Boyd Tonkin: Swansongs for a poet and a queen

The Week In Books
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God save the Queen (and the rest of her family) from true-blue loyal monarchists. The royals might get more sympathetic or at least respectful treatment from socialists and republicans. King George V, who set about befriending Labour politicians in the early 1920s at a time when his new ministers came in shades of deep red rather than insipid pink, seems to have agreed.

Last week - as part of The Independent's Woodstock Literary Festival - I interviewed William Shawcross about his official biography of the Queen Mother (reviewed on page 29). For all its somewhat challenging bulk, it casts new light into many unexpected corners of British social history over the century of its subject's life. Naively, as someone uninvolved in royal cults or sects, I imagined it would be welcomed and debated on those grounds.

Silly, silly me. Like rats in a sack, the rabid royalists of one feuding camp or another bared their teeth to pick sides, air grudges and settle scores. Right-wing papers published attacks on the book and the Queen Mother herself of quite stupendous spite. Could it be that faction-fighting ultra-monarchists can no longer tell the difference between the House of Windsor and the House of Big Brother? If so, God save us all.

You might never guess from the past week's storm that Shawcross's life devotes more space to the Queen Mother's relationship with Ted Hughes than with Diana, Princess of Wales. "He was captivated by her," Shawcross reports of their early encounters in the 1980s, "and she by him". "How fortunate I am to have a friend who is a great poet. Lucky lucky me," wrote his royal confidante, who had after all reacted to flunking her exams way back in 1916 by pleading to her governess, "I always was good at poetry wasn't I?!!".

A "great support" as the Queen Mother's grandchildren's marriages foundered through the 1990s, the Poet Laureate in turn experienced her warmth "like a surge from a tremendous battery". Shortly before his death he even explained his sequence about Sylvia Plath, Birthday Letters, to her as "a kind of purging... I felt vastly unburdened". Hughes responded to the sunshine of royal favour with the mystical, romantic monarchism of works such as Rain-Charm for the Duchy. Many critics tend to approach them like a Rothko buff confronted by a Landseer stag.

Hughes's Laureate odes sought to revive the ancient idea of a sacramental monarchy that enshrined the spirit of a land and its people, but in a form that drew its fuel from myths of nature rather than organised religion. To call this a tough task for the 1990s is to put things very mildly indeed. You might as well try to resurrect the Divine Right of Kings. His creative pulse quickened by an admirer who had made herself a national icon, Hughes nonetheless did what many poets have always done.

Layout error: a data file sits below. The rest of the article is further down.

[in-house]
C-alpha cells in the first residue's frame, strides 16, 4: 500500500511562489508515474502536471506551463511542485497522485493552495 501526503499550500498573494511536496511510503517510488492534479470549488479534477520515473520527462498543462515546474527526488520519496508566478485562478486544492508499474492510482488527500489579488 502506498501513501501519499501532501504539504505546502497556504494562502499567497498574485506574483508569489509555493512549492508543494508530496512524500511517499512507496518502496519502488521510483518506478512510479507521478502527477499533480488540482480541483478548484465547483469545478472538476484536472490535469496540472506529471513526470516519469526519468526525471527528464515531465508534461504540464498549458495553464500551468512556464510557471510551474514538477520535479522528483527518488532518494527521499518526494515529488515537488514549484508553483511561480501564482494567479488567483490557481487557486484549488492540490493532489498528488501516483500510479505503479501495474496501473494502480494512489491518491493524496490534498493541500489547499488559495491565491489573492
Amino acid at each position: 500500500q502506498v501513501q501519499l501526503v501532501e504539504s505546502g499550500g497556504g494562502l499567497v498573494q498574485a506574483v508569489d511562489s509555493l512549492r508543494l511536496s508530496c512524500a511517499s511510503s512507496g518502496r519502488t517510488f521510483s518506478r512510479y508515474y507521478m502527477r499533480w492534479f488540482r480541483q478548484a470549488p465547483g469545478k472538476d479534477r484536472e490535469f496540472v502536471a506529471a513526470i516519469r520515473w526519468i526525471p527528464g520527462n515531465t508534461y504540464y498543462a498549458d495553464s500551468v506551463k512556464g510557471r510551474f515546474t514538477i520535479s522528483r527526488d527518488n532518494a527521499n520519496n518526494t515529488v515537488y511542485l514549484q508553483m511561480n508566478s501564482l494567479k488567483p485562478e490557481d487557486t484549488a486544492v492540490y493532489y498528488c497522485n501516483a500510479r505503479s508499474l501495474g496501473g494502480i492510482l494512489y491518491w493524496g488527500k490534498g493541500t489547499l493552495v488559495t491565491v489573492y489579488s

He went in search of a – non-doctrinal – sense of the sacred at the core of secular institutions or relationships. If he made an old fool of himself, then he won't be the last to stumble so. The British monarchy, soiled and shrunken by its supposed "friends" far more than by reformers and opponents, was surely too far gone by then to clothe itself again in Hughes's golden robes.

Whatever becomes of the Windsors, that poetic impulse will return. Carol Ann Duffy must be thinking hard about the bardic aura that still clings to her role. She opened her account as Laureate with a poem to mark the passing of the last veterans of the First World War: solid ground for a poet who wants to imbue moments of shared commemoration with the unifying grace of art.

Where else in a deconsecrated culture does a writer find figures, events or images that pull us towards them with the gravity of archetypes? British public life sheds authority and legitimacy by the year. So a national poet must hunt for the real thing. Hughes's mythical monarchy might have proved a mistaken or just anachronistic answer; but the question will persist.

P.S.This week, you could still buy from The Lateo Directive and The Umbra Inheritance: two action-packed thrillers by a certain "Hunter Mann Purdy". Both these patriotic-sounding romps star a glamorous enforcer, Mac, doing his damnedest to counter threats to "the British way of life". On Monday it emerged that "Hunter Mann Purdy" – aka Paul Alexander, born Paul Daintry – was doing his own substantial bit to wreck our way of life as an armourer for criminal gangs. He was found guilty of selling weapons from his Essex lair that have been linked to shootings. Perhaps distance lends enchantment to our view of the trade in death, but writing and arms supply once had more a romantic connection. The young Joseph Conrad (left) ran guns to Spanish rebels, and exiled poet Artur Rimbaud sold rifles to a pretender to the Ethiopian crown.